* * *
Now, here's the thing. You're interested in having a dialogue with peers at work about a book by Italo Calvino, or Jorge Luis Borges' use of labyrinths as a metaphor in his stories. Problem is, your peers do not read Calvino. In fact, most have never heard of Calvino, or Borges. They all watch television, and if you do not you are unable to meaningfully contribute to their perpetual break room revelry on the merits of the latest mini-series.

You suddenly discover a group of Borges fans discussing THIS VERY SUBJECT in a forum on America Online. This new expansion of your world is a blessing-and-a-half. Then you find that other interests of yours are also being discussing in various forums around the Matrix (another nickname for Cyberspace or the Net.) Who can blame you for wanting to spend a little more time with these people who share your interests? They, unlike others in your geographical sphere, understand where you are coming from. They appreciate your off-beat perspectives or narrow interests. And it feels good to know you are not isolated and alone in your views.  You feel affirmed, and just plain good about your world again.

* * *
A month has passed. My "flight log hours" in Cyberspace are adding up. Has my enthusiasm for this Big Adventure dissipated into mist? Hardly. List serves, Usenets, Veronica searches in Gopherspace... a universe has opened to me. And guess what? I've met some new friends--Mad Zeno, Therofax, Merlyn--as well as business contacts, including a literary agent who is interested in my work.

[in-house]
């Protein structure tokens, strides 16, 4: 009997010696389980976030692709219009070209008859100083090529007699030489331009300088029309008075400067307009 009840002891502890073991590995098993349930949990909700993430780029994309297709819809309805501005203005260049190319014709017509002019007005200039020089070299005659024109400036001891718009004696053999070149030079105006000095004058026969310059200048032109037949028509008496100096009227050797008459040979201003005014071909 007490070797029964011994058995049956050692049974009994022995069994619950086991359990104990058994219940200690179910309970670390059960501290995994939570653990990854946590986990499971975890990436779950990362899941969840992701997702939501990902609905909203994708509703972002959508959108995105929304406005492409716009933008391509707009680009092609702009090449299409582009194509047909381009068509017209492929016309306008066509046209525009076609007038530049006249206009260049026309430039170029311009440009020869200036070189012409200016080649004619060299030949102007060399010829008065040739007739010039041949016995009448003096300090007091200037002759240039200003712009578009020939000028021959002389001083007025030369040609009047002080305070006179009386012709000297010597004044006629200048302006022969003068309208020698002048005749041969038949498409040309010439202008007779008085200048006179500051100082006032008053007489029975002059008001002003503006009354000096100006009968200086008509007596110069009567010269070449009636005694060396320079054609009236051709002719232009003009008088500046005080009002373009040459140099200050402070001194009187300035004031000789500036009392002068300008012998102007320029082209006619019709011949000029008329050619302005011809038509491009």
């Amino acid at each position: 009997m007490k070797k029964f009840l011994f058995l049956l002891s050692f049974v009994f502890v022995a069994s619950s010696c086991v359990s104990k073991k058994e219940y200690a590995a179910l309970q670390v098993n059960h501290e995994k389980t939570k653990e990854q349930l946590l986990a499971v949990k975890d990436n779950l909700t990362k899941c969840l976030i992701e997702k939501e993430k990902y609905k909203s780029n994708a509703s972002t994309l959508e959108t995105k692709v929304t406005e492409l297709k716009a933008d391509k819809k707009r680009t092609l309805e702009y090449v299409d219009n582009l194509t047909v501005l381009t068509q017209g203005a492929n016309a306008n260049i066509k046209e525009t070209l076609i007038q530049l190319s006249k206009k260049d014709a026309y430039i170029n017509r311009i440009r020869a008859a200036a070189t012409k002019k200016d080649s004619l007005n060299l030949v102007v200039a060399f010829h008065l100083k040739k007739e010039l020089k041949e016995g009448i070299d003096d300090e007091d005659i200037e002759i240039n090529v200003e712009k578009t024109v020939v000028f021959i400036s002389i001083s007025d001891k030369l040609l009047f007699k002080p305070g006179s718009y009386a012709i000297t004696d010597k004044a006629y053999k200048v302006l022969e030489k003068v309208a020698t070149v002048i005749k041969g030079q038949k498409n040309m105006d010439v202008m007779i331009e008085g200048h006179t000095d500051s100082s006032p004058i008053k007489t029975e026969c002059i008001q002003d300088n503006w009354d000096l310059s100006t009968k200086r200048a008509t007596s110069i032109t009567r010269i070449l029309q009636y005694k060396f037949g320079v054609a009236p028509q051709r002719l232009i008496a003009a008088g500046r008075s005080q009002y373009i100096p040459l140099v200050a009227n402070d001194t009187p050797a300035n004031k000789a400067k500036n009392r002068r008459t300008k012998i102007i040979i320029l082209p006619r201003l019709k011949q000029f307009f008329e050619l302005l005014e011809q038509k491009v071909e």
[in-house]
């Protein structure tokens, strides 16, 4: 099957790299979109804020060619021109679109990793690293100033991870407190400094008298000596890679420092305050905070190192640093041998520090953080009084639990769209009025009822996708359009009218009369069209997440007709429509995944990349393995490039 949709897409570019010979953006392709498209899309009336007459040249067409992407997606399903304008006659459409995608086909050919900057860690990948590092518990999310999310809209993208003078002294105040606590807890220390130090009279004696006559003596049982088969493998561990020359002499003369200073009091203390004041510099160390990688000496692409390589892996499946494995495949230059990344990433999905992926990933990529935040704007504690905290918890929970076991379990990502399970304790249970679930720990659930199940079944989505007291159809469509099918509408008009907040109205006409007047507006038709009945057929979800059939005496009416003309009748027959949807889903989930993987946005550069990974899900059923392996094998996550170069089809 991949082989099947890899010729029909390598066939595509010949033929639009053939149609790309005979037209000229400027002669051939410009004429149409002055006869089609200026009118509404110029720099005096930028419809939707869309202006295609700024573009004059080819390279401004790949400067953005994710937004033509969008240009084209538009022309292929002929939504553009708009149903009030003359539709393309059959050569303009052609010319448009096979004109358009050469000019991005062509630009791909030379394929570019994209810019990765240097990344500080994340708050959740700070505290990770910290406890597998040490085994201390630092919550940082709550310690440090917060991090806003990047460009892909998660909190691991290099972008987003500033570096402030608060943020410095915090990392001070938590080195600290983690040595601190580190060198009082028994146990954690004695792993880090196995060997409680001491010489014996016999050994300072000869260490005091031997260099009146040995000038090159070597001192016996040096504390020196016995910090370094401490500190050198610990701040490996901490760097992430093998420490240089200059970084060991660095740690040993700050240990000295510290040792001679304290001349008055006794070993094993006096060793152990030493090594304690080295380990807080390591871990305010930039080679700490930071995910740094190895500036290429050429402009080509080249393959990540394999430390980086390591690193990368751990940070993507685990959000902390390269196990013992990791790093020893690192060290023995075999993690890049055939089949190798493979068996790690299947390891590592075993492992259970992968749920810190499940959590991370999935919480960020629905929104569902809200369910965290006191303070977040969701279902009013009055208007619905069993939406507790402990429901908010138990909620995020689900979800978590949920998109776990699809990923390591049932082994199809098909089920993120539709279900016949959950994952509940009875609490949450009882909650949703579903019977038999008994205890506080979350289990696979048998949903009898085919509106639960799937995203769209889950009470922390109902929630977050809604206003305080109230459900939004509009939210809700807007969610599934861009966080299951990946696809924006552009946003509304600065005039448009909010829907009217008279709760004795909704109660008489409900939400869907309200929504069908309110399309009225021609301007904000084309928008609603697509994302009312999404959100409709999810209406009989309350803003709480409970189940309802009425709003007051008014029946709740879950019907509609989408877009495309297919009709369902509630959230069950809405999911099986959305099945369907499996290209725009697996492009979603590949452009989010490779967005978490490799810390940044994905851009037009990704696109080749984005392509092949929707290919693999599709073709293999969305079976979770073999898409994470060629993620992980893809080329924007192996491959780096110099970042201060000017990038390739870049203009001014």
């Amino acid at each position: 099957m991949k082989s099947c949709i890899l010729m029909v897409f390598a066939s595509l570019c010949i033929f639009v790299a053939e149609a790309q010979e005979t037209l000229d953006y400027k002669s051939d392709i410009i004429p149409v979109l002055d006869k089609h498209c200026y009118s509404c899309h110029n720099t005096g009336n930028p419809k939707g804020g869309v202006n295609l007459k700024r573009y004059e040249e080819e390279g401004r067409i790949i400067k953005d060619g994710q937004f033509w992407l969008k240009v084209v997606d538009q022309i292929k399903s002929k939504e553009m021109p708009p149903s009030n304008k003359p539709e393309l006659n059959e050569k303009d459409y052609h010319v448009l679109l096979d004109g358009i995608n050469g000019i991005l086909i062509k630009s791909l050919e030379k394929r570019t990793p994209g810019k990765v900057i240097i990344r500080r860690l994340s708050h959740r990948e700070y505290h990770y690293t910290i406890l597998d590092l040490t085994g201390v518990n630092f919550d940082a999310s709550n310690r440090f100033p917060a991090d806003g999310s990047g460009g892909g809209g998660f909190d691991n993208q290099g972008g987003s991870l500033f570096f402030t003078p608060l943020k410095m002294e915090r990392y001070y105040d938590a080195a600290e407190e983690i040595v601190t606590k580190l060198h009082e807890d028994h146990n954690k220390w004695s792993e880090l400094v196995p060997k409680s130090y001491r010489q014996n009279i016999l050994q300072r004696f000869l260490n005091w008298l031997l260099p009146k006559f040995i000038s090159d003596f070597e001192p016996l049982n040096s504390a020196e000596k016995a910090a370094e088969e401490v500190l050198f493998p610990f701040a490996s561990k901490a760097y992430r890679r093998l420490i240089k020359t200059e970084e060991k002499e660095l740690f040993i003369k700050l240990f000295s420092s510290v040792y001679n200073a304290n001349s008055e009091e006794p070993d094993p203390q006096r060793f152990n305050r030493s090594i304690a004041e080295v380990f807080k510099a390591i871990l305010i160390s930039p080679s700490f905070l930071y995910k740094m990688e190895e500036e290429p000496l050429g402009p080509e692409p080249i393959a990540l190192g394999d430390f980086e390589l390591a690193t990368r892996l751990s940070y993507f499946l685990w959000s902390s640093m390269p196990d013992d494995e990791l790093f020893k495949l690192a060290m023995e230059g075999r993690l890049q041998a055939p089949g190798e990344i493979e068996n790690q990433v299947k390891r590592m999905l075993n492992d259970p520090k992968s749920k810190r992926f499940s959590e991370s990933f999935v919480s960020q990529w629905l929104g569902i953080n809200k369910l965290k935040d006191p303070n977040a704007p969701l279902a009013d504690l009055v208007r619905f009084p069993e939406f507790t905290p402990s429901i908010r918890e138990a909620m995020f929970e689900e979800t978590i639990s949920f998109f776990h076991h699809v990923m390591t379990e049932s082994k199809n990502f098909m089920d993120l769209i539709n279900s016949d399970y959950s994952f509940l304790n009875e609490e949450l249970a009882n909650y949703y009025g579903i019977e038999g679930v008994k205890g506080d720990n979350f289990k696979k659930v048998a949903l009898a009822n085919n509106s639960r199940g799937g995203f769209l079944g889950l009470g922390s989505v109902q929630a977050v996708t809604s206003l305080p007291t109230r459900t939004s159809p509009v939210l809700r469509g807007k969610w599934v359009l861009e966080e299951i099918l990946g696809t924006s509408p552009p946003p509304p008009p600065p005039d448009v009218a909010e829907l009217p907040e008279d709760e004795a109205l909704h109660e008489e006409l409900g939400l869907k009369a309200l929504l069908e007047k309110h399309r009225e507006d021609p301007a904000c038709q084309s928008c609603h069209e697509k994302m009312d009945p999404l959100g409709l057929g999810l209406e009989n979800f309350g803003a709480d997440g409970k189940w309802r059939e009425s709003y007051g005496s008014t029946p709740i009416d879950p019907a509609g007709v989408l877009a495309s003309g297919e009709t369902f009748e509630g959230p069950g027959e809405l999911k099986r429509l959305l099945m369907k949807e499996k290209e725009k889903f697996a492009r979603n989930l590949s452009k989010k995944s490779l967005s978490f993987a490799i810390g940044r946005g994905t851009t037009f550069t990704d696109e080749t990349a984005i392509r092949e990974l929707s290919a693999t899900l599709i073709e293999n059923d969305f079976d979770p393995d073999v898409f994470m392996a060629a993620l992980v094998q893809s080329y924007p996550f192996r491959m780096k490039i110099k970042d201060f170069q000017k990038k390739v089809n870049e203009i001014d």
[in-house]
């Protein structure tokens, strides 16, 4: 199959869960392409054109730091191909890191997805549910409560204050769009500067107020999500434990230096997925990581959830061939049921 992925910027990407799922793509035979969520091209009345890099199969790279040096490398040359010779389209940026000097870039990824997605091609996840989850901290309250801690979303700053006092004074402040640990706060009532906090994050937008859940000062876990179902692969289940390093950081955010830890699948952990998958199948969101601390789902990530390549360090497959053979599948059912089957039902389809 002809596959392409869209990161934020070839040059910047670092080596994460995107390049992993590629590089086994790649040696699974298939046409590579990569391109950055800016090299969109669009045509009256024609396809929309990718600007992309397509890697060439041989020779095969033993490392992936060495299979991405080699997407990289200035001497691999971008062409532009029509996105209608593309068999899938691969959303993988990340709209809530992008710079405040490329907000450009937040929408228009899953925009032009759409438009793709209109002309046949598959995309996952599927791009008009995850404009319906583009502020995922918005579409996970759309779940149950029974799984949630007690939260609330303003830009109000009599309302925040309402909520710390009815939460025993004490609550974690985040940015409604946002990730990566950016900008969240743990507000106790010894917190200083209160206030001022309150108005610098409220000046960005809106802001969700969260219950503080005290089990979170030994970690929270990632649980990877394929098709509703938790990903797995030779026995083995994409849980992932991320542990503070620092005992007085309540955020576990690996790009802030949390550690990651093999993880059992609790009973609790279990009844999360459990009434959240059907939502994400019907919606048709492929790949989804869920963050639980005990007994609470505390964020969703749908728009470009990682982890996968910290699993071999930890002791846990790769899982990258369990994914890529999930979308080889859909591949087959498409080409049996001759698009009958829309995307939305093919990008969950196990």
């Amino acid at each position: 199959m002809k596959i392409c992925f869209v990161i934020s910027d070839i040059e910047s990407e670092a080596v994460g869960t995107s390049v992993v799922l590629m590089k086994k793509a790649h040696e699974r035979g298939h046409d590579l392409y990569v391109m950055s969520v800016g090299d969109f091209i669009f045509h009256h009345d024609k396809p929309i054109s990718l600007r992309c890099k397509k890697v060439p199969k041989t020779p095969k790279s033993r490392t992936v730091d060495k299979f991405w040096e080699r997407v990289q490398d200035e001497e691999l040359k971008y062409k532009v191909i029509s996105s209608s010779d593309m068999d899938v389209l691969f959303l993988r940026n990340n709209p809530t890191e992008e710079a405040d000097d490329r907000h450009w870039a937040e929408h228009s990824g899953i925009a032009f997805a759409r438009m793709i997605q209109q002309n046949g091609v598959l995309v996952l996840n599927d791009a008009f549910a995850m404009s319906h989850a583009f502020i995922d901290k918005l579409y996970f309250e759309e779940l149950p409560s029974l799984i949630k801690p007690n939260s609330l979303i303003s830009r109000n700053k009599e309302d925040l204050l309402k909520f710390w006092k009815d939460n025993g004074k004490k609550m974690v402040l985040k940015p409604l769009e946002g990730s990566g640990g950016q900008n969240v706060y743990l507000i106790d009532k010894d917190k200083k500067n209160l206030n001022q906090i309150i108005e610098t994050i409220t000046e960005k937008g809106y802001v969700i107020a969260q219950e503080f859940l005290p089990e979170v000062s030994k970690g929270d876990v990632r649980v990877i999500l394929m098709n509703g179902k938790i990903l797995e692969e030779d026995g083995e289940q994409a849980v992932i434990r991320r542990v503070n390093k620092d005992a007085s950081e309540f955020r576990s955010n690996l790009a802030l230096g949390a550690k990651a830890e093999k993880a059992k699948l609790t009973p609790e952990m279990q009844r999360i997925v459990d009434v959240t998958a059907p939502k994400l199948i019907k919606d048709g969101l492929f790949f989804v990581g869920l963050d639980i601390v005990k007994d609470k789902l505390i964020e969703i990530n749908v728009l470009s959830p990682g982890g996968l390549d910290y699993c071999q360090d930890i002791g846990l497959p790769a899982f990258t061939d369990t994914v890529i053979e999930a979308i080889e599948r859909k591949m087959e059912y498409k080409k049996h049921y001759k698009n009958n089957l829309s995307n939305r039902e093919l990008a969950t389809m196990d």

Nevertheless, the Media still seems intent on fear-mongering. A June 10 commentary by Bill Bishop in the local Duluth News Tribune again emphasized the down side of the Net. Cyberspace will ruin language and communication, he predicts, citing an obscure notation by a Harvard political scientist's study of communities in Italy.

Is this guy being a bit alarmist here, or what?

The future is upon us, folks. And if you'd rather buy buggy whip stock, have at it. My bet is on the technologies of Tomorrow. The wonders of Internet are available to all. And an open invitation is extended to anyone with a terminal.

Sure, there's hype. But there's some substance to the message of those Infobahn Evangelists, too. It's a New Frontier, calling for a new breed of Pioneers.

Columbus discovered the New World, Daniel Boone carved the Wilderness Road and historians have certified their importance by immortalizing their achievements in history books. Without a doubt, in the same way many of today's Cyberspace Pioneers will become legends in the history books of tomorrow.

If you want, you can be a part of it. Or wait... and watch your grandchildren read about it later.

# # # # 

I came across the 1994 article above while cleaning clutter out of my garage this past weekend. I thought it might make a suitable blog post for Throwback Thursday. How did you first discover the Internet?

*April 6, 1993, Michael Crichton predicted that our current perception of “mass media” would disappear within the next decade, and focused on the problems of the current media which has been charged with fabricating images to accompany news stories and with dealing in trivialities.